Technical solutions to the Northern Ireland Protocol are possible. But the politics of it look extremely tough

The remedies proposed by the UK and EU are actually surprisingly similar. But the politics in Stormont and Westminster make striking an agreement very difficult. Luke Cooper asks, is there a way out?

Liz Truss talking to her Irish counterpart, Simon Coveney, at the Council of Europe Summit. Photo: UK Govt (Flickr).

The UK government is once again caught up in the messy contradictions of its pursuit of a hard break with the EU.

At the root of this is what has come to be known as the ‘trilemma’. The UK chose not only to leave the EU but the European single market, necessitating the construction of customs and regulatory borders between the UK and EU. For Northern Ireland, this means that the new border either has to be placed on the land border with the Republic (violating the Belfast/Good Friday Agreement), or in the Irish Sea (upsetting parts of the polity’s Unionist community).

As the UK government and EU were both committed to the Belfast/Good Friday Agreement the trilemma was resolved with the Northern Ireland Protocol, which created a procedure allowing the polity to remain aligned with the single market.

The problem of ‘no surrender’ Unionism
Now, Foreign Secretary Liz Truss has proposed to bring legislation before the House of Commons to unilaterally override aspects of the Northern Ireland Protocol – a move that would lead to retaliatory action by the EU. As a result, the UK would quickly find itself in an impossible-to-win trade war with its largest trading partner.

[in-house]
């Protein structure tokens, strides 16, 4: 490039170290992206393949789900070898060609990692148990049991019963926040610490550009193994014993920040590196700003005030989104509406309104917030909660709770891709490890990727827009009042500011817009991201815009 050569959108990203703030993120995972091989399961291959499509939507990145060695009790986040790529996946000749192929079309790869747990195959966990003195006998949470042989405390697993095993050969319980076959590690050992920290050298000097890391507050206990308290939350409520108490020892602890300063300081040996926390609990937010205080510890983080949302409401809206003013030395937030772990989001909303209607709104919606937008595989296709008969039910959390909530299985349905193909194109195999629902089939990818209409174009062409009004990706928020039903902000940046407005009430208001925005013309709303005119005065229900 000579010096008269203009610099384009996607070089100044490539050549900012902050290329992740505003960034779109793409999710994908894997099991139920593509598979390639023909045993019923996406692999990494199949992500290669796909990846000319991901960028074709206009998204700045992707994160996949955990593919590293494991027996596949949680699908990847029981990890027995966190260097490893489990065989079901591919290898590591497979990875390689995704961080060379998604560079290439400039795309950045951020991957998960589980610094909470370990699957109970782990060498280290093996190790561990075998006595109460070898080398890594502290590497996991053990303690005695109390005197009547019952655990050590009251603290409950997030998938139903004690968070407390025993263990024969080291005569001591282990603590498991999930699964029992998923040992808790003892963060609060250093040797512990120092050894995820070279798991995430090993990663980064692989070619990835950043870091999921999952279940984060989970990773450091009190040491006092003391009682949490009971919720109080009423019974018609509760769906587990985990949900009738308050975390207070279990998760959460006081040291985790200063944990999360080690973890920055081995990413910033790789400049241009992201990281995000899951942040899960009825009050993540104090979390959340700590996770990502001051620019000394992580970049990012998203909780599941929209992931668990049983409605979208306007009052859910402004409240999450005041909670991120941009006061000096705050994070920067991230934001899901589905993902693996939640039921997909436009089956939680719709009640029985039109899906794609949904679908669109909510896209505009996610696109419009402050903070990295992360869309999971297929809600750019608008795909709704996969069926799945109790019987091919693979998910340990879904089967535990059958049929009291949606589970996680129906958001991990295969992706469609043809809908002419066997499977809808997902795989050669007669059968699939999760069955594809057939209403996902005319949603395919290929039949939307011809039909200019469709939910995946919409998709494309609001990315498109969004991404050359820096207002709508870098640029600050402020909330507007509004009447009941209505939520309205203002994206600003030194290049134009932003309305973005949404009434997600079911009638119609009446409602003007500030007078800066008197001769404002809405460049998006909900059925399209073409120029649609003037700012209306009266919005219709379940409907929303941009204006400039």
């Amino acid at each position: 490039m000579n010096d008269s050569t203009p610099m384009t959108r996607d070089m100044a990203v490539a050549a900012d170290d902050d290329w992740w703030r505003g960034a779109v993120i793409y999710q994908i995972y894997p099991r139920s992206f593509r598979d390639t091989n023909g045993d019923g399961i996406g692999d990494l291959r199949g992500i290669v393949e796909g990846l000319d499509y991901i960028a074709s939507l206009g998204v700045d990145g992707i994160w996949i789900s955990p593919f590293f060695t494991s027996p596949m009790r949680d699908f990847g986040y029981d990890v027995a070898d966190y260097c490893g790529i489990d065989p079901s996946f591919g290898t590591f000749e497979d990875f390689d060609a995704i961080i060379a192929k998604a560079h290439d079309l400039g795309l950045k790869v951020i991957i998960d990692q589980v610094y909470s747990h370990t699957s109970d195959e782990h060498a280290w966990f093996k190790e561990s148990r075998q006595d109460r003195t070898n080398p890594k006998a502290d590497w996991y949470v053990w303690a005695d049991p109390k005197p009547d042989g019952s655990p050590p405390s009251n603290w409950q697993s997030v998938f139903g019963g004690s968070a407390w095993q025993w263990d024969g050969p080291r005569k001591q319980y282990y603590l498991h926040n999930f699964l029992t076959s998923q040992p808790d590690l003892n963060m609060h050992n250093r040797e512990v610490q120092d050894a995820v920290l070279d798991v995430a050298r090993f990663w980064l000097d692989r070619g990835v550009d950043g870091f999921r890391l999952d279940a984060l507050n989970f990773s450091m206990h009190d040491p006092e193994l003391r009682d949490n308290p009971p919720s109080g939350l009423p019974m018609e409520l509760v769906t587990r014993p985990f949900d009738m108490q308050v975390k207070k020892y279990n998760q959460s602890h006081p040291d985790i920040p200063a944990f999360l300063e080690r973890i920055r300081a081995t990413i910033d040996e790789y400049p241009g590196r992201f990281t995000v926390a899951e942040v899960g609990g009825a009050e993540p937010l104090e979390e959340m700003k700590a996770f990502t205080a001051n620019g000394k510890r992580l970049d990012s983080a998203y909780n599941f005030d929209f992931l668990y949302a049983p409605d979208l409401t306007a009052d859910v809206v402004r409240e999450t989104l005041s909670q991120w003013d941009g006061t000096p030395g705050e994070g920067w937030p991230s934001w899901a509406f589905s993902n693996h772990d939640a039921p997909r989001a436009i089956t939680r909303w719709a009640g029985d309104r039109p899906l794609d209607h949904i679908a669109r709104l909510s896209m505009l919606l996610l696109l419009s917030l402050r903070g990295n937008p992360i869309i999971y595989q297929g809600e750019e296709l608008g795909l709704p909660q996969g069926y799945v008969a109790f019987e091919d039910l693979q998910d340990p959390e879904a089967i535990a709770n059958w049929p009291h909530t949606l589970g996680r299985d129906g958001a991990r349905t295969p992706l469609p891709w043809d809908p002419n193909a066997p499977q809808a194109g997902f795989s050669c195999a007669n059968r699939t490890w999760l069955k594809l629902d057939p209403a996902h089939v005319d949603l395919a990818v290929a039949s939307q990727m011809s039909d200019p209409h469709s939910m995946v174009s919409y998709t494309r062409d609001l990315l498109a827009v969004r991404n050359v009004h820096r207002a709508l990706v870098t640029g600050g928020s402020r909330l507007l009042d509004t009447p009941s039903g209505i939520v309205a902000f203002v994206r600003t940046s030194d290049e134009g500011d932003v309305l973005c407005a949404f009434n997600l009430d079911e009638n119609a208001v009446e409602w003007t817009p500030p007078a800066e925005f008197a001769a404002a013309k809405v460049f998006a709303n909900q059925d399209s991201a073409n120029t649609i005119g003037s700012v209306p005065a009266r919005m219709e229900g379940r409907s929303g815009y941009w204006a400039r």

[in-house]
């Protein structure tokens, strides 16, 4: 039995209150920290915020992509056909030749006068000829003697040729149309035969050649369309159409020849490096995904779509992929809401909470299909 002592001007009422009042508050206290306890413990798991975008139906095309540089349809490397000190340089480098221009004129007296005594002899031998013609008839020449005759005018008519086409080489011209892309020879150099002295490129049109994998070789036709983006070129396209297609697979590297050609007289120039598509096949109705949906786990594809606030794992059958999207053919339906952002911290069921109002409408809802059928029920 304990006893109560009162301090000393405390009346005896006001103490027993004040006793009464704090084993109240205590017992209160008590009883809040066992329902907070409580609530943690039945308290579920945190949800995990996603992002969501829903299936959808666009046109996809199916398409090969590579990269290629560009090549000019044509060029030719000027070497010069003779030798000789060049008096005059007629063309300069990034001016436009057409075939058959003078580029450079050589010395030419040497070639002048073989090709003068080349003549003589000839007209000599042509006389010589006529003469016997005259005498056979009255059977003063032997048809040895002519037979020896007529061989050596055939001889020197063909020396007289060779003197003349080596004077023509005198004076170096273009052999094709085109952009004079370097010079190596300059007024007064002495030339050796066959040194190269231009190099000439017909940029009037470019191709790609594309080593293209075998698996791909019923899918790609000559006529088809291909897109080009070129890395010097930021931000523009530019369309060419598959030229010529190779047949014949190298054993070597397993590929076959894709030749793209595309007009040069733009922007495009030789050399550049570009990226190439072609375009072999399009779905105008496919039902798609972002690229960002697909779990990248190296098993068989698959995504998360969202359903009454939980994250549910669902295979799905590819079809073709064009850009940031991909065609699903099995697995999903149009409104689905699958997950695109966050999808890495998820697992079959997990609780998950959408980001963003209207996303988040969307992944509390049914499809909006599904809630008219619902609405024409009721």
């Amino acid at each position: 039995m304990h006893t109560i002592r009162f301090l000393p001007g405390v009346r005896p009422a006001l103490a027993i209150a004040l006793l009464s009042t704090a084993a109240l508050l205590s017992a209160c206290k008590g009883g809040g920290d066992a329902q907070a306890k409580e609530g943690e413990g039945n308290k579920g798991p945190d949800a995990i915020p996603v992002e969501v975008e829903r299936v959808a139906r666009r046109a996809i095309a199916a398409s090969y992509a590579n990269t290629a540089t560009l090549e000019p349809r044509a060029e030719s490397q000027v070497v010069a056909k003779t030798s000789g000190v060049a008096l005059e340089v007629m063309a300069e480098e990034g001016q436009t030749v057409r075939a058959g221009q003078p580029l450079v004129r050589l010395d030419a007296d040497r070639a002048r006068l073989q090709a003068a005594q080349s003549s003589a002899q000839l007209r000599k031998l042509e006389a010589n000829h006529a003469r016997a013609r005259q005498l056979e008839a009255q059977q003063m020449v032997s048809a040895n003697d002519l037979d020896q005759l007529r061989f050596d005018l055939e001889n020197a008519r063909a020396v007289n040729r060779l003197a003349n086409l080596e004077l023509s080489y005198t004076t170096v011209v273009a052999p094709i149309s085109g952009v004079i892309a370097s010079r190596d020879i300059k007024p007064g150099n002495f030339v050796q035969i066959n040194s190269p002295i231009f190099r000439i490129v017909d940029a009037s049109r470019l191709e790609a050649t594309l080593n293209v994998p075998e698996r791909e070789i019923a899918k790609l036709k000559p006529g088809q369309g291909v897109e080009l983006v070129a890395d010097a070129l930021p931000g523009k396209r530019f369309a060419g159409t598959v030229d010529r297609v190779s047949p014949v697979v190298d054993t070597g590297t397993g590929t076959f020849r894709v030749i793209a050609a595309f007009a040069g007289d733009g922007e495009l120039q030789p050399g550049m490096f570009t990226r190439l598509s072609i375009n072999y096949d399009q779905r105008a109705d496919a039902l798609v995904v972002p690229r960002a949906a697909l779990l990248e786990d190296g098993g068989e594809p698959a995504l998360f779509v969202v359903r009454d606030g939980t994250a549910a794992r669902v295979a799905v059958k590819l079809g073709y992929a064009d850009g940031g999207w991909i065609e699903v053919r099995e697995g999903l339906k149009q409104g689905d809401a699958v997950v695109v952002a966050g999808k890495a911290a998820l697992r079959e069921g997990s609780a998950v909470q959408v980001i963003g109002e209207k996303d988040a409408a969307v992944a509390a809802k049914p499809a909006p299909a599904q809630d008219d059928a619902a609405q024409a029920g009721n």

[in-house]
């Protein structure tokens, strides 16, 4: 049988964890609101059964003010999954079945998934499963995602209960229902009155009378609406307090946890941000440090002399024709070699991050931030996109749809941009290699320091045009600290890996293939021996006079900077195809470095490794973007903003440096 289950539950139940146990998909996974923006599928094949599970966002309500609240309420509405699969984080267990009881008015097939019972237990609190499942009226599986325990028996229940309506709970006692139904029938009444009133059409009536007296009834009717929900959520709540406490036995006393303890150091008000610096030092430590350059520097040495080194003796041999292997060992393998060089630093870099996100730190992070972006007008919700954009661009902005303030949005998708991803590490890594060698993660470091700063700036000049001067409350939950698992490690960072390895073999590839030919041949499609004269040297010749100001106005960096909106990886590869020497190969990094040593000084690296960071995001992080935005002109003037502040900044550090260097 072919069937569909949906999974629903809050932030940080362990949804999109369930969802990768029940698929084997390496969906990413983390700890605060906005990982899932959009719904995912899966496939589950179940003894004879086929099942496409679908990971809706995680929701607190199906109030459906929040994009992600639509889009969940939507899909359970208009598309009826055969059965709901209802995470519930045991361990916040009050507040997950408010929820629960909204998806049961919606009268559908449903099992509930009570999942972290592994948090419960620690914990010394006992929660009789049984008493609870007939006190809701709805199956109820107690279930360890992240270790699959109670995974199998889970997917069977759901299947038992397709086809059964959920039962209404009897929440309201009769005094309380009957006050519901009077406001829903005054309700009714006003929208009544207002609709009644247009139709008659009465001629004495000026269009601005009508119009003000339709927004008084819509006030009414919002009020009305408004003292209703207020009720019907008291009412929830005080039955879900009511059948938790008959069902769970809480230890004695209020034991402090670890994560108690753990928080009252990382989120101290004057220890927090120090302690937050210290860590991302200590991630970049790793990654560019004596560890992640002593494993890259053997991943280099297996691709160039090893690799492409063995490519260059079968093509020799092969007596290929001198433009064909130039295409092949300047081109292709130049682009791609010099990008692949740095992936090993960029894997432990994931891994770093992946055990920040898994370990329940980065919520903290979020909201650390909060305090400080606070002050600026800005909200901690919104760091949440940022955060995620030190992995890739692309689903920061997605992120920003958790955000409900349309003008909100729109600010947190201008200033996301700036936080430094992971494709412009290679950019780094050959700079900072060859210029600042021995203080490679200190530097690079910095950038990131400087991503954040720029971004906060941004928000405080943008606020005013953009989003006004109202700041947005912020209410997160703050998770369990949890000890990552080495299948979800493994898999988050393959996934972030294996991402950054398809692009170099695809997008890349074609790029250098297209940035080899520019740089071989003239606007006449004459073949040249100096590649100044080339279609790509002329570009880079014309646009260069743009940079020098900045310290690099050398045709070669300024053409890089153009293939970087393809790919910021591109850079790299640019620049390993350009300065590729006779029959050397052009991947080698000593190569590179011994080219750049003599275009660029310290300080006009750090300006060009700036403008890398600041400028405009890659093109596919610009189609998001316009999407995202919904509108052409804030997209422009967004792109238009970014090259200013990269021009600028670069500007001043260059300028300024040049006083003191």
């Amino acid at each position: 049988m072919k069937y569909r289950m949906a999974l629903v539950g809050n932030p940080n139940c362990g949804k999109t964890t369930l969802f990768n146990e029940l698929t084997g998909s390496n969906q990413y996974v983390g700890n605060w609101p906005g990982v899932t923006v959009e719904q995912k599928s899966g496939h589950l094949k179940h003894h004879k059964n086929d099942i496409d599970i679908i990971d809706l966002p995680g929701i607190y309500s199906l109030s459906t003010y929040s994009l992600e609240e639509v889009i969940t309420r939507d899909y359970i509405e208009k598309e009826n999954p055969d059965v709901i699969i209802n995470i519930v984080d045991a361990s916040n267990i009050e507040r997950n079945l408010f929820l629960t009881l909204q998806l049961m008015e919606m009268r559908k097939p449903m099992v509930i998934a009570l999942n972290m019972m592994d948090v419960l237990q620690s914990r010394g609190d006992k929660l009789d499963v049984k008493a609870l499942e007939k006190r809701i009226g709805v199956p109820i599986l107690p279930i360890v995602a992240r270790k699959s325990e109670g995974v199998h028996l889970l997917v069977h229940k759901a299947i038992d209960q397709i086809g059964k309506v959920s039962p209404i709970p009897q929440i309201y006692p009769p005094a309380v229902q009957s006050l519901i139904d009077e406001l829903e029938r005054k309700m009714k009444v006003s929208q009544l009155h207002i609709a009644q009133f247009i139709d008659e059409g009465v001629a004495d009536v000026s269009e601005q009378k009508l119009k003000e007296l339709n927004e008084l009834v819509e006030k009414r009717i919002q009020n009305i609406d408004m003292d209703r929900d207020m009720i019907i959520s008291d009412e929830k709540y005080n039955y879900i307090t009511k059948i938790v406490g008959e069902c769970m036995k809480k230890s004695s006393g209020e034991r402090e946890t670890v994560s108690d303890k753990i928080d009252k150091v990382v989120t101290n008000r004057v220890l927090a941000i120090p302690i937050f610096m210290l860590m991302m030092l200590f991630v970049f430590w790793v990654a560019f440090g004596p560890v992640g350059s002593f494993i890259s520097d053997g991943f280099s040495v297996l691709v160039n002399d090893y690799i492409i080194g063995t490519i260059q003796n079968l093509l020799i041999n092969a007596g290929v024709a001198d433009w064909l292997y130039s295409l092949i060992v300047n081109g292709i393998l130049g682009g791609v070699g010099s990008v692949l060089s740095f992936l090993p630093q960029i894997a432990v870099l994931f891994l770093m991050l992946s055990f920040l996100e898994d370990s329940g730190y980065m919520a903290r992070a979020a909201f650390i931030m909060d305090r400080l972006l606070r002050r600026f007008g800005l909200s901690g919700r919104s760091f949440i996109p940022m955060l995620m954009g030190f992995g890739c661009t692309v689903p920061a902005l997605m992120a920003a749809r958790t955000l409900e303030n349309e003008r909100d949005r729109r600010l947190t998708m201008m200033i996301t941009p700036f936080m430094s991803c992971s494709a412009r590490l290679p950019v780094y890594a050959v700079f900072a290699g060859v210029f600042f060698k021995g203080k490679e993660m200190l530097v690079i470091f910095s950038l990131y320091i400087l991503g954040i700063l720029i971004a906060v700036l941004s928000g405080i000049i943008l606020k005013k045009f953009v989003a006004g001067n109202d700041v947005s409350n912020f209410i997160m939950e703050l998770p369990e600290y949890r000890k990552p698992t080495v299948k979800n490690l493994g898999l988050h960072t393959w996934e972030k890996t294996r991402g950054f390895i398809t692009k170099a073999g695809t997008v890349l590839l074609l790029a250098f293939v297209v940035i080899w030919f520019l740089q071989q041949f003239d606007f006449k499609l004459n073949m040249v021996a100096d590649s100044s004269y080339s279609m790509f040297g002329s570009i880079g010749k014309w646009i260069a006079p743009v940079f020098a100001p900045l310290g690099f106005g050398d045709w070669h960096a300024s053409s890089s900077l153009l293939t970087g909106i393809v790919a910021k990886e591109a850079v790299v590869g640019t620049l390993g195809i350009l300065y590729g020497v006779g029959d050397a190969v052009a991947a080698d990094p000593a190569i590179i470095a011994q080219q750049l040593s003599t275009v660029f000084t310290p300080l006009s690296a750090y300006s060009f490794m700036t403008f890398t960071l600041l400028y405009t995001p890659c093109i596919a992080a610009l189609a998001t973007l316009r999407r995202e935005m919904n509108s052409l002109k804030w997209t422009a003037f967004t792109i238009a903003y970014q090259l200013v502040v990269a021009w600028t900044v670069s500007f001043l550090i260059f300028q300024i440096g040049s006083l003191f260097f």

The problem for the UK government is this might not even be sufficient to placate the opposition of the Democratic Unionist Party (DUP) that are currently stopping the formation of a power-sharing administration at Stormont. While the DUP is divided over whether any compromises on the Protocol are acceptable, many in the party share the view of MP Gregory Campbell who has argued that it must be “replaced and not just tinkered [with] at the edges”. The Protocol “in and of itself is providing insurmountable barriers politically, legally and in terms of trade”, he added.

This is also the position of the more hardline party, Traditional Unionist Voice, which tripled its vote share in the Assembly elections, largely at the expense of the DUP. Yet, at the same time, these hardliners are seeing their support base decline overall, especially with the new found prominence of the cross-community party, Alliance.

Although a majority of the Northern Irish electorate support the Protocol, the constitutional power-sharing framework of the Belfast/Good Friday Agreement allows the DUP to block the formation of an administration committed to implementing it. So, ironically, a constitutional principle designed to protect Catholics and the Nationalist community from the discrimination that they historically suffered under Stormont governments, is today used by this relatively unrepresentative group of hardline Unionists, against the wishes of the majority of the polity’s electorate.